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No You would not be wrong to call for help for this por Elderly Lady Who is obviously suffering. Ring The Adult Protective Services in Your area immediately to get relief for this Lady. As Carer it is Your duty to seek help for the Person or Persons Who You Care if They are suffering or in distress.
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MargaretMcKen Sep 20, 2018
This is not as helpful an answer as the others that suggest it is not a good idea to report 'abuse and neglect'.
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You are there to work for them, not to make care decisions on their behalf.  Your concern is appreciated but sometimes as professionals we must stand by while the best decisions in our opinions are not made.  Hospital discharge planners must be comfortable with sending her home with what they know.  If you have a close relationship with this couple you are likely to destroy it by calling in APS, if in fact they think they should even be involved.  It's not clear how often you are there, for how long, or how much you do.  Perhaps they can afford additional in home help.  Maybe get some literature from hospice or about palliative care services offered.
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Reply to robinr
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Well, first as people have said, involve the family. And the doctor. If she had been taken to the doctor multiple times to try to figure out what is going on, and she has been brought to the ED, then it is not neglect. He may be thinking palliative care is same as hospice and means she will die. So he says no so she does not die? Maybe you tell the husband that you are going to set up a consultation with a palliative care provider so that he can hear about it. He may be competent to make this decision for her but he needs to make it as an informed decision.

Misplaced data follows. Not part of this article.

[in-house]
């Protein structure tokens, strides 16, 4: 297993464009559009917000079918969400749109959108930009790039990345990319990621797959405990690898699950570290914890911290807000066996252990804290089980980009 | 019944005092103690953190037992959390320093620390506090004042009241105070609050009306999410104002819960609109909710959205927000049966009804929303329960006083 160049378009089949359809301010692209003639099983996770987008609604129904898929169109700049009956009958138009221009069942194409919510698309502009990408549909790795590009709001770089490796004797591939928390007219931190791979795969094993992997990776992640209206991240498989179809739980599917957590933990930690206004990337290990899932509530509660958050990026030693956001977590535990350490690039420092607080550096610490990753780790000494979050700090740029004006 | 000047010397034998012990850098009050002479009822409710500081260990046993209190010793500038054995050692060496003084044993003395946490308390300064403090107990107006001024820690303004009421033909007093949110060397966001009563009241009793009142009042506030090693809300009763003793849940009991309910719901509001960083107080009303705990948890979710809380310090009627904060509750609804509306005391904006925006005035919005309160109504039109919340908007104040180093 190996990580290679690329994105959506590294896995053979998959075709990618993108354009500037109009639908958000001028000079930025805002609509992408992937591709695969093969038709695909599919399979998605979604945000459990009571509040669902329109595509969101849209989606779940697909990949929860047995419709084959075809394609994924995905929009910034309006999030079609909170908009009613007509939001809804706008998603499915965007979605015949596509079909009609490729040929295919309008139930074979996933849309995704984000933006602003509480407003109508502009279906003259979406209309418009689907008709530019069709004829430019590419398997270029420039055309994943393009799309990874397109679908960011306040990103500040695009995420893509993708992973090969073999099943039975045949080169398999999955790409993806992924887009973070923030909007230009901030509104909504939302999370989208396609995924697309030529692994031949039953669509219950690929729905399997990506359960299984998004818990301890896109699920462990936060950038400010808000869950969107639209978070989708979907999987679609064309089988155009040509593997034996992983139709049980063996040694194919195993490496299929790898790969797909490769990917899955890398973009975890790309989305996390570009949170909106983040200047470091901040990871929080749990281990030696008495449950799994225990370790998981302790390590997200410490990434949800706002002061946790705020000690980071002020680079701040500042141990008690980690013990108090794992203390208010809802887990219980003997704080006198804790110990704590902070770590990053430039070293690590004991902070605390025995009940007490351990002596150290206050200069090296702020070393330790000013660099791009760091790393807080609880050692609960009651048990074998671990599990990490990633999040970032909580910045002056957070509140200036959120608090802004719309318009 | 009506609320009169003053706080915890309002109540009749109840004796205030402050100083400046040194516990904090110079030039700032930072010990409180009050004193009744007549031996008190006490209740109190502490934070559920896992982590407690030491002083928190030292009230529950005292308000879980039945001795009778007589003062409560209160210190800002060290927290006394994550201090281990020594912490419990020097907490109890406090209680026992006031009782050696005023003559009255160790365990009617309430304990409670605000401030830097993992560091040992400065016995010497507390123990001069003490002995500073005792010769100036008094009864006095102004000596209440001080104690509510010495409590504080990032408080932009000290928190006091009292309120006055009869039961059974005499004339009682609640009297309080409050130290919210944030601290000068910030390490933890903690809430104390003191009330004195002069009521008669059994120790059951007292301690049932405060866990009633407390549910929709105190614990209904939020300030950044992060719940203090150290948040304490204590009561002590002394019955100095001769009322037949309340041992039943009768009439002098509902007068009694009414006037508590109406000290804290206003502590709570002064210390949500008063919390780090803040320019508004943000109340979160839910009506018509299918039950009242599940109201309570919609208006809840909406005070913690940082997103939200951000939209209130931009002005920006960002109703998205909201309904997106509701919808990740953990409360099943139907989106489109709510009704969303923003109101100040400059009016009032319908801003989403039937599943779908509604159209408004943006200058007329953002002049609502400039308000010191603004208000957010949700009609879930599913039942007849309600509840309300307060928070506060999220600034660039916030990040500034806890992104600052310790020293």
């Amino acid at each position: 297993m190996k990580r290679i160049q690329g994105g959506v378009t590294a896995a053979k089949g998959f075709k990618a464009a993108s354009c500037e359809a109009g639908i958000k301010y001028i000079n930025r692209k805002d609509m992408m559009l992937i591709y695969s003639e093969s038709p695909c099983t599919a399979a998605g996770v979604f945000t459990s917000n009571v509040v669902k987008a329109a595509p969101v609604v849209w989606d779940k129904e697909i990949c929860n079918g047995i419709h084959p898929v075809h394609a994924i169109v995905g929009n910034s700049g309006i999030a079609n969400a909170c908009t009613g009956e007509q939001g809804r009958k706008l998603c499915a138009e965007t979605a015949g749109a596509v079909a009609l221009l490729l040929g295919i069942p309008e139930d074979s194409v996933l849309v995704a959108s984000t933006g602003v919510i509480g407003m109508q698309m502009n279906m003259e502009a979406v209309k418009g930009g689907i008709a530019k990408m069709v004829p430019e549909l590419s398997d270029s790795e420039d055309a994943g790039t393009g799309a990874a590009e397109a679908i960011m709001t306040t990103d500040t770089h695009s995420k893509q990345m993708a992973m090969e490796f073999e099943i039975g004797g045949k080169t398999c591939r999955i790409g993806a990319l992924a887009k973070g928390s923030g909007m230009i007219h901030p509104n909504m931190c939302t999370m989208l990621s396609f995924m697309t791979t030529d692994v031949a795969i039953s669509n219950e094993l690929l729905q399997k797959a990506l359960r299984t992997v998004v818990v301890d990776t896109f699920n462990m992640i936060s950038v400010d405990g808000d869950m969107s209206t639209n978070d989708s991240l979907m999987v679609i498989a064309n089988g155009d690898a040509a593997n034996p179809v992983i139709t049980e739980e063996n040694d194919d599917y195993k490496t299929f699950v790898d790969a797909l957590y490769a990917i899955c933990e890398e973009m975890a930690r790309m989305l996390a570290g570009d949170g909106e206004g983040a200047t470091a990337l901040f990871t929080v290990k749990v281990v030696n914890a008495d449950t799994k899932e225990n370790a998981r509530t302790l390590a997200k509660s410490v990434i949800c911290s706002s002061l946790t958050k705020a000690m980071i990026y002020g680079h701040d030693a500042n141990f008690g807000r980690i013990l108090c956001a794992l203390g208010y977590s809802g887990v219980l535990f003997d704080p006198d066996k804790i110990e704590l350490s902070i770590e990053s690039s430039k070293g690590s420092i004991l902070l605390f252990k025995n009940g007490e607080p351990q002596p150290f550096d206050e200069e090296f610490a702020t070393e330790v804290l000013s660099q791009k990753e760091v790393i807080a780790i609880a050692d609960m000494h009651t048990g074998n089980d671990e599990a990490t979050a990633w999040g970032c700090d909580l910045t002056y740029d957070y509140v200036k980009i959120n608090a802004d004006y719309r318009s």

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Reply to dogparkmomma
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Your heart is in the right place. My two cents are that if you are working with an agency, to bring the situation to the attention of your supervisor or manager. However, do not stop there, follow up with your agency staff to make sure steps are being taken to address what you have unearth. On the other hand if you are working privately, I concur with Grandma1954, involving other family member might be very helpful. Be gentle, loving but firm about a course of action you want to see taken. Legally, you are obligated to notify the authority because it can be interpreted as negligence or abuse for failing to report your concerns. Hope this helps
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Reply to hcar6850
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Call your supervisor and tell them what you know. Give it a week and then go above your supervisor. Give it five days. If there is no improvement or logical reason than go to the authorities. If it's a life and death situation call 9-1-1.
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Reply to donkeehote
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Do you work privately or through an agency?
If you work through an agency this should be brought to the attention of your supervisor, manager or other person that can contact the husband and have a "care plan meeting" When I was using an agency for caregiver for my Husband they would come at least 2 times a year to discuss his level of care, how he was doing as well as how the caregivers were doing.
If you are working privately you might want to have a discussion with the husband that you think that more help is necessary. For her safety as well as yours. If things continue the way they are that you will have to submit a resignation. Tell him you will give him time to find another caregiver. I think wording it this way he may realize that you are serious and that it may be a safety issue for his wife.
If you know of a Hospice group tell the husband you can call in a "friend" that will discuss options. Tell him that the service will be free (Hospice would be covered by Medicare) and that the supplies and any equipment would also be covered. Palliative care is not free although some may be covered and not all the supplies and or equipment would be covered.
It sounds like he may be not just overwhelmed but also in denial about how ill his wife is.
If there is family close you might want to talk to them as well or they may be caring for Mom after Dad has died, many statistics show that caregivers die before the person that they are caring for due to stress and not caring for themselves.